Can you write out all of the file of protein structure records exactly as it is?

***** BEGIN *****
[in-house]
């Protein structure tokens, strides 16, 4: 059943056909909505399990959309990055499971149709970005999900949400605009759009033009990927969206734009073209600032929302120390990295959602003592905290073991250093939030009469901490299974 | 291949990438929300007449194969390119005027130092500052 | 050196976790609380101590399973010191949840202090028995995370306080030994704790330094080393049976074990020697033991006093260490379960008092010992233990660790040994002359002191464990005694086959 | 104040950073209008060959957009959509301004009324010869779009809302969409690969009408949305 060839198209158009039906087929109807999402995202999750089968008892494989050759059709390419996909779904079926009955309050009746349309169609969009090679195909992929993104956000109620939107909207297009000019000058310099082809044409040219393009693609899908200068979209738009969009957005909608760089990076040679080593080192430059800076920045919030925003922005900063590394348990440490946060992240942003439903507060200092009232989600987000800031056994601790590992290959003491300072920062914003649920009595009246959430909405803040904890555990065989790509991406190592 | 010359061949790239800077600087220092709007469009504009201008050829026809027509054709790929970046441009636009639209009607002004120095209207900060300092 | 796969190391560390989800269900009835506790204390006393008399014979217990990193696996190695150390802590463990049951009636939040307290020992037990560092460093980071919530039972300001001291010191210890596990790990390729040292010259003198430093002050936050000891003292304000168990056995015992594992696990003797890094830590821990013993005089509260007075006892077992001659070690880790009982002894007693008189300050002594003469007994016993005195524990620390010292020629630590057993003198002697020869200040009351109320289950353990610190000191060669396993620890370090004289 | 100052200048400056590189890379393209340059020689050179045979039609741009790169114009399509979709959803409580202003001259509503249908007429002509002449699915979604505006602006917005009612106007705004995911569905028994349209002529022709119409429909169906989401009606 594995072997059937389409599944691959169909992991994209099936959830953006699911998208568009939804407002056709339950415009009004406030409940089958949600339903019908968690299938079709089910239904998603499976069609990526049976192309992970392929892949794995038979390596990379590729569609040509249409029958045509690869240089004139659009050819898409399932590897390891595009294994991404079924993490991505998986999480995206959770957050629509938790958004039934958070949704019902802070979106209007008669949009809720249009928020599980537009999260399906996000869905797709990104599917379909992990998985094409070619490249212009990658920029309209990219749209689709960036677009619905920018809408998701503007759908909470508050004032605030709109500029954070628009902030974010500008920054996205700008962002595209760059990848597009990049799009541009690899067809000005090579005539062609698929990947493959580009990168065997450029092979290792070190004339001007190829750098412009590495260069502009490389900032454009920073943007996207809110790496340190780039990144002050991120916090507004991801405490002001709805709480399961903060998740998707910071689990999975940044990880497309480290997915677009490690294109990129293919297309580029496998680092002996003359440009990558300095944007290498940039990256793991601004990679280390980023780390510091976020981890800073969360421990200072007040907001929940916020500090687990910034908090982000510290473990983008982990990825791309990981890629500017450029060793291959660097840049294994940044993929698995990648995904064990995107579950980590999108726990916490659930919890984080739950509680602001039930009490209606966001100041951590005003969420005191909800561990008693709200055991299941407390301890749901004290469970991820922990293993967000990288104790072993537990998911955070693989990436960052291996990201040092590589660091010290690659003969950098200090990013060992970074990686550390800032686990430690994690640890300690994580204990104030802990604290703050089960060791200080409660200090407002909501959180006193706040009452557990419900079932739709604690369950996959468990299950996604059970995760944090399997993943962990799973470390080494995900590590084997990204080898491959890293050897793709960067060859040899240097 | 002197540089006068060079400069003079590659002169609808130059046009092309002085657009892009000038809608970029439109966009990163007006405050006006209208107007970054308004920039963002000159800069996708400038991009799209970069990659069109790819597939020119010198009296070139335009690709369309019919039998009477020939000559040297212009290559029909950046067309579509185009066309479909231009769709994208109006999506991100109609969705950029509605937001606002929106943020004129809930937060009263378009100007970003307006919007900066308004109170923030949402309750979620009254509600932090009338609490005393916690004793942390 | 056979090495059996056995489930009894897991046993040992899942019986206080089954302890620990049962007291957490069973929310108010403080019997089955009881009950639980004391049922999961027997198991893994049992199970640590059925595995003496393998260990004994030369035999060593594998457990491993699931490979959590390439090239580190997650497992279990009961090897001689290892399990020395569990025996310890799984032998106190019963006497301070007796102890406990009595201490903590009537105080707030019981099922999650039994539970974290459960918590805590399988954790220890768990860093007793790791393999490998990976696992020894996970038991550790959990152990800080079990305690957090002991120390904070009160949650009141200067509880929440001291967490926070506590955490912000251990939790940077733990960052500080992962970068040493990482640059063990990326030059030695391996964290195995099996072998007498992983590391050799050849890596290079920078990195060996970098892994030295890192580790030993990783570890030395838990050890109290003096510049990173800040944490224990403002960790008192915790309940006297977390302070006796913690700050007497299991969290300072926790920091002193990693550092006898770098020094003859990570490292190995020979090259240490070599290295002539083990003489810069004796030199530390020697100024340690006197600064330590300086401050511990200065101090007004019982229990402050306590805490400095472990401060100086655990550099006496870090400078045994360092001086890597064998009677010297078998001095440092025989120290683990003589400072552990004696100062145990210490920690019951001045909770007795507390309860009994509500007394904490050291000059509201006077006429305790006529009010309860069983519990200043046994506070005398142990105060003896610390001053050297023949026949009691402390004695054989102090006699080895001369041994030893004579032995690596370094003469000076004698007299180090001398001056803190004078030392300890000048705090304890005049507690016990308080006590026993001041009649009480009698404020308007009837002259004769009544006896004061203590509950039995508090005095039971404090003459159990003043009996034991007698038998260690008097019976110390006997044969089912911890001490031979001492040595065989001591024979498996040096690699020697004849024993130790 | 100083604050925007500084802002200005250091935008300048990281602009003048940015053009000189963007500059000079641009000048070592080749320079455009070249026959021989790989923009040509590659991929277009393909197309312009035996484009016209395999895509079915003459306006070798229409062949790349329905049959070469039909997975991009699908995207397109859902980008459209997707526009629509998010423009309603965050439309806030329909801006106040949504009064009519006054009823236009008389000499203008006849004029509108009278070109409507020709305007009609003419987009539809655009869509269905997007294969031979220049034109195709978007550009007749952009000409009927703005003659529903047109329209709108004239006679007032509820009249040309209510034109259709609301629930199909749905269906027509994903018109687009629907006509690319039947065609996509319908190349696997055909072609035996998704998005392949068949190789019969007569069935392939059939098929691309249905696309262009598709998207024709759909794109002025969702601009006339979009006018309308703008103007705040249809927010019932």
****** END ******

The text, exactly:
[in-house]
């Protein structure tokens, strides 16, 4: 059943056909909505399990959309990055499971149709970005999900949400605009759009033009990927969206734009073209600032929302120390990295959602003592905290073991250093939030009469901490299974 | 291949990438929300007449194969390119005027130092500052 | 050196976790609380101590399973010191949840202090028995995370306080030994704790330094080393049976074990020697033991006093260490379960008092010992233990660790040994002359002191464990005694086959 | 104040950073209008060959957009959509301004009324010869779009809302969409690969009408949305 060839198209158009039906087929109807999402995202999750089968008892494989050759059709390419996909779904079926009955309050009746349309169609969009090679195909992929993104956000109620939107909207297009000019000058310099082809044409040219393009693609899908200068979209738009969009957005909608760089990076040679080593080192430059800076920045919030925003922005900063590394348990440490946060992240942003439903507060200092009232989600987000800031056994601790590992290959003491300072920062914003649920009595009246959430909405803040904890555990065989790509991406190592 | 010359061949790239800077600087220092709007469009504009201008050829026809027509054709790929970046441009636009639209009607002004120095209207900060300092 | 796969190391560390989800269900009835506790204390006393008399014979217990990193696996190695150390802590463990049951009636939040307290020992037990560092460093980071919530039972300001001291010191210890596990790990390729040292010259003198430093002050936050000891003292304000168990056995015992594992696990003797890094830590821990013993005089509260007075006892077992001659070690880790009982002894007693008189300050002594003469007994016993005195524990620390010292020629630590057993003198002697020869200040009351109320289950353990610190000191060669396993620890370090004289 | 100052200048400056590189890379393209340059020689050179045979039609741009790169114009399509979709959803409580202003001259509503249908007429002509002449699915979604505006602006917005009612106007705004995911569905028994349209002529022709119409429909169906989401009606 594995072997059937389409599944691959169909992991994209099936959830953006699911998208568009939804407002056709339950415009009004406030409940089958949600339903019908968690299938079709089910239904998603499976069609990526049976192309992970392929892949794995038979390596990379590729569609040509249409029958045509690869240089004139659009050819898409399932590897390891595009294994991404079924993490991505998986999480995206959770957050629509938790958004039934958070949704019902802070979106209007008669949009809720249009928020599980537009999260399906996000869905797709990104599917379909992990998985094409070619490249212009990658920029309209990219749209689709960036677009619905920018809408998701503007759908909470508050004032605030709109500029954070628009902030974010500008920054996205700008962002595209760059990848597009990049799009541009690899067809000005090579005539062609698929990947493959580009990168065997450029092979290792070190004339001007190829750098412009590495260069502009490389900032454009920073943007996207809110790496340190780039990144002050991120916090507004991801405490002001709805709480399961903060998740998707910071689990999975940044990880497309480290997915677009490690294109990129293919297309580029496998680092002996003359440009990558300095944007290498940039990256793991601004990679280390980023780390510091976020981890800073969360421990200072007040907001929940916020500090687990910034908090982000510290473990983008982990990825791309990981890629500017450029060793291959660097840049294994940044993929698995990648995904064990995107579950980590999108726990916490659930919890984080739950509680602001039930009490209606966001100041951590005003969420005191909800561990008693709200055991299941407390301890749901004290469970991820922990293993967000990288104790072993537990998911955070693989990436960052291996990201040092590589660091010290690659003969950098200090990013060992970074990686550390800032686990430690994690640890300690994580204990104030802990604290703050089960060791200080409660200090407002909501959180006193706040009452557990419900079932739709604690369950996959468990299950996604059970995760944090399997993943962990799973470390080494995900590590084997990204080898491959890293050897793709960067060859040899240097 | 002197540089006068060079400069003079590659002169609808130059046009092309002085657009892009000038809608970029439109966009990163007006405050006006209208107007970054308004920039963002000159800069996708400038991009799209970069990659069109790819597939020119010198009296070139335009690709369309019919039998009477020939000559040297212009290559029909950046067309579509185009066309479909231009769709994208109006999506991100109609969705950029509605937001606002929106943020004129809930937060009263378009100007970003307006919007900066308004109170923030949402309750979620009254509600932090009338609490005393916690004793942390 | 056979090495059996056995489930009894897991046993040992899942019986206080089954302890620990049962007291957490069973929310108010403080019997089955009881009950639980004391049922999961027997198991893994049992199970640590059925595995003496393998260990004994030369035999060593594998457990491993699931490979959590390439090239580190997650497992279990009961090897001689290892399990020395569990025996310890799984032998106190019963006497301070007796102890406990009595201490903590009537105080707030019981099922999650039994539970974290459960918590805590399988954790220890768990860093007793790791393999490998990976696992020894996970038991550790959990152990800080079990305690957090002991120390904070009160949650009141200067509880929440001291967490926070506590955490912000251990939790940077733990960052500080992962970068040493990482640059063990990326030059030695391996964290195995099996072998007498992983590391050799050849890596290079920078990195060996970098892994030295890192580790030993990783570890030395838990050890109290003096510049990173800040944490224990403002960790008192915790309940006297977390302070006796913690700050007497299991969290300072926790920091002193990693550092006898770098020094003859990570490292190995020979090259240490070599290295002539083990003489810069004796030199530390020697100024340690006197600064330590300086401050511990200065101090007004019982229990402050306590805490400095472990401060100086655990550099006496870090400078045994360092001086890597064998009677010297078998001095440092025989120290683990003589400072552990004696100062145990210490920690019951001045909770007795507390309860009994509500007394904490050291000059509201006077006429305790006529009010309860069983519990200043046994506070005398142990105060003896610390001053050297023949026949009691402390004695054989102090006699080895001369041994030893004579032995690596370094003469000076004698007299180090001398001056803190004078030392300890000048705090304890005049507690016990308080006590026993001041009649009480009698404020308007009837002259004769009544006896004061203590509950039995508090005095039971404090003459159990003043009996034991007698038998260690008097019976110390006997044969089912911890001490031979001492040595065989001591024979498996040096690699020697004849024993130790 | 100083604050925007500084802002200005250091935008300048990281602009003048940015053009000189963007500059000079641009000048070592080749320079455009070249026959021989790989923009040509590659991929277009393909197309312009035996484009016209395999895509079915003459306006070798229409062949790349329905049959070469039909997975991009699908995207397109859902980008459209997707526009629509998010423009309603965050439309806030329909801006106040949504009064009519006054009823236009008389000499203008006849004029509108009278070109409507020709305007009609003419987009539809655009869509269905997007294969031979220049034109195709978007550009007749952009000409009927703005003659529903047109329209709108004239006679007032509820009249040309209510034109259709609301629930199909749905269906027509994903018109687009629907006509690319039947065609996509319908190349696997055909072609035996998704998005392949068949190789019969007569069935392939059939098929691309249905696309262009598709998207024709759909794109002025969702601009006339979009006018309308703008103007705040249809927010019932």